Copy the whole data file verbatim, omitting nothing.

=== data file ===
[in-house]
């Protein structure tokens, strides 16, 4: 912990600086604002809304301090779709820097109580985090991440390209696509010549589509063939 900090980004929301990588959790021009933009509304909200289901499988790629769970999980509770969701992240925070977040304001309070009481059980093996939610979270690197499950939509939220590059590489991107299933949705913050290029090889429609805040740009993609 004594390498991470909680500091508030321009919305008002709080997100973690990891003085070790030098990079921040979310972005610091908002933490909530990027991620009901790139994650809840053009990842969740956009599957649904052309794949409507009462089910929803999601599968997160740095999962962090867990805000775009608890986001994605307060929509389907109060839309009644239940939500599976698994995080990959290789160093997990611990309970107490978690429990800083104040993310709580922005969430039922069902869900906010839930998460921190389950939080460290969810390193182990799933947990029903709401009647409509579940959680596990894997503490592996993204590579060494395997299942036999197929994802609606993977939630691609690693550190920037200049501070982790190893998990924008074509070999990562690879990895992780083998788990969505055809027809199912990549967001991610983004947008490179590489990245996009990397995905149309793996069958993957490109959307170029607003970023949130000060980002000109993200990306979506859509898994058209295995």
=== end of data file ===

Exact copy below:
[in-house]
């Protein structure tokens, strides 16, 4: 912990600086604002809304301090779709820097109580985090991440390209696509010549589509063939 900090980004929301990588959790021009933009509304909200289901499988790629769970999980509770969701992240925070977040304001309070009481059980093996939610979270690197499950939509939220590059590489991107299933949705913050290029090889429609805040740009993609 004594390498991470909680500091508030321009919305008002709080997100973690990891003085070790030098990079921040979310972005610091908002933490909530990027991620009901790139994650809840053009990842969740956009599957649904052309794949409507009462089910929803999601599968997160740095999962962090867990805000775009608890986001994605307060929509389907109060839309009644239940939500599976698994995080990959290789160093997990611990309970107490978690429990800083104040993310709580922005969430039922069902869900906010839930998460921190389950939080460290969810390193182990799933947990029903709401009647409509579940959680596990894997503490592996993204590579060494395997299942036999197929994802609606993977939630691609690693550190920037200049501070982790190893998990924008074509070999990562690879990895992780083998788990969505055809027809199912990549967001991610983004947008490179590489990245996009990397995905149309793996069958993957490109959307170029607003970023949130000060980002000109993200990306979506859509898994058209295995």